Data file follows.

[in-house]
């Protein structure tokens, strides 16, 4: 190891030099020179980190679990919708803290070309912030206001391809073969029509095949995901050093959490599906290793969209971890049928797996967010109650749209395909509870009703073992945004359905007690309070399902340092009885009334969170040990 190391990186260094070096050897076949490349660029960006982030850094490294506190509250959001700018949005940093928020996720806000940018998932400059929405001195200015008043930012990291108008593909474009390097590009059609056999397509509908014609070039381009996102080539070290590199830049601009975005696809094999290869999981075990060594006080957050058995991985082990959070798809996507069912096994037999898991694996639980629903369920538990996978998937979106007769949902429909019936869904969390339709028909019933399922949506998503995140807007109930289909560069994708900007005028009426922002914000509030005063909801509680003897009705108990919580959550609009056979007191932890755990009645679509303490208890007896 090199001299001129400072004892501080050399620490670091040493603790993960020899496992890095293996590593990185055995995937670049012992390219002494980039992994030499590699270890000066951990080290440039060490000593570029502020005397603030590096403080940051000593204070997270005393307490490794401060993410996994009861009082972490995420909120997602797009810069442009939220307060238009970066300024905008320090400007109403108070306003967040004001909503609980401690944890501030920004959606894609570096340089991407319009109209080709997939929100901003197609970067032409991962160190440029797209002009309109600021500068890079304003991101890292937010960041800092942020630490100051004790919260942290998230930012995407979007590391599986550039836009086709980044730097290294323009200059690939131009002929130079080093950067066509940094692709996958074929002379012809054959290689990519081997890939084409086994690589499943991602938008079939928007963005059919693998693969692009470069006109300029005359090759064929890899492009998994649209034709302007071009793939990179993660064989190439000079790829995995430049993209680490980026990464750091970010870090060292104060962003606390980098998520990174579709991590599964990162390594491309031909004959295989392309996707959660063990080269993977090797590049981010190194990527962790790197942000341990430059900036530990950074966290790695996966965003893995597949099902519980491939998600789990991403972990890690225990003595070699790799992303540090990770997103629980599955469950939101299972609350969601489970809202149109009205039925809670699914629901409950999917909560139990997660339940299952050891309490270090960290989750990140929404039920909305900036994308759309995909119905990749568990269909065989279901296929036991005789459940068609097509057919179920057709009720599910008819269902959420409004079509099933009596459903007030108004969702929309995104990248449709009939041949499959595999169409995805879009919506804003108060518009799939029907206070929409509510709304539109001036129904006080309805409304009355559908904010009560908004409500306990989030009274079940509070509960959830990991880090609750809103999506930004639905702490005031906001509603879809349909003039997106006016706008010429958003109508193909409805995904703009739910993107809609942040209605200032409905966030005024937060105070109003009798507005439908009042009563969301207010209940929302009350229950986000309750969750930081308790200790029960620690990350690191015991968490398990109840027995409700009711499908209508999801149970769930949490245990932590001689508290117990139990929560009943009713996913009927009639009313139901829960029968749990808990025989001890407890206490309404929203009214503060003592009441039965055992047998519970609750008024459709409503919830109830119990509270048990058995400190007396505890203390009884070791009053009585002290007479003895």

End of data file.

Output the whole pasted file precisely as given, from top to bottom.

[in-house]
């Protein structure tokens, strides 16, 4: 190891030099020179980190679990919708803290070309912030206001391809073969029509095949995901050093959490599906290793969209971890049928797996967010109650749209395909509870009703073992945004359905007690309070399902340092009885009334969170040990 190391990186260094070096050897076949490349660029960006982030850094490294506190509250959001700018949005940093928020996720806000940018998932400059929405001195200015008043930012990291108008593909474009390097590009059609056999397509509908014609070039381009996102080539070290590199830049601009975005696809094999290869999981075990060594006080957050058995991985082990959070798809996507069912096994037999898991694996639980629903369920538990996978998937979106007769949902429909019936869904969390339709028909019933399922949506998503995140807007109930289909560069994708900007005028009426922002914000509030005063909801509680003897009705108990919580959550609009056979007191932890755990009645679509303490208890007896 090199001299001129400072004892501080050399620490670091040493603790993960020899496992890095293996590593990185055995995937670049012992390219002494980039992994030499590699270890000066951990080290440039060490000593570029502020005397603030590096403080940051000593204070997270005393307490490794401060993410996994009861009082972490995420909120997602797009810069442009939220307060238009970066300024905008320090400007109403108070306003967040004001909503609980401690944890501030920004959606894609570096340089991407319009109209080709997939929100901003197609970067032409991962160190440029797209002009309109600021500068890079304003991101890292937010960041800092942020630490100051004790919260942290998230930012995407979007590391599986550039836009086709980044730097290294323009200059690939131009002929130079080093950067066509940094692709996958074929002379012809054959290689990519081997890939084409086994690589499943991602938008079939928007963005059919693998693969692009470069006109300029005359090759064929890899492009998994649209034709302007071009793939990179993660064989190439000079790829995995430049993209680490980026990464750091970010870090060292104060962003606390980098998520990174579709991590599964990162390594491309031909004959295989392309996707959660063990080269993977090797590049981010190194990527962790790197942000341990430059900036530990950074966290790695996966965003893995597949099902519980491939998600789990991403972990890690225990003595070699790799992303540090990770997103629980599955469950939101299972609350969601489970809202149109009205039925809670699914629901409950999917909560139990997660339940299952050891309490270090960290989750990140929404039920909305900036994308759309995909119905990749568990269909065989279901296929036991005789459940068609097509057919179920057709009720599910008819269902959420409004079509099933009596459903007030108004969702929309995104990248449709009939041949499959595999169409995805879009919506804003108060518009799939029907206070929409509510709304539109001036129904006080309805409304009355559908904010009560908004409500306990989030009274079940509070509960959830990991880090609750809103999506930004639905702490005031906001509603879809349909003039997106006016706008010429958003109508193909409805995904703009739910993107809609942040209605200032409905966030005024937060105070109003009798507005439908009042009563969301207010209940929302009350229950986000309750969750930081308790200790029960620690990350690191015991968490398990109840027995409700009711499908209508999801149970769930949490245990932590001689508290117990139990929560009943009713996913009927009639009313139901829960029968749990808990025989001890407890206490309404929203009214503060003592009441039965055992047998519970609750008024459709409503919830109830119990509270048990058995400190007396505890203390009884070791009053009585002290007479003895």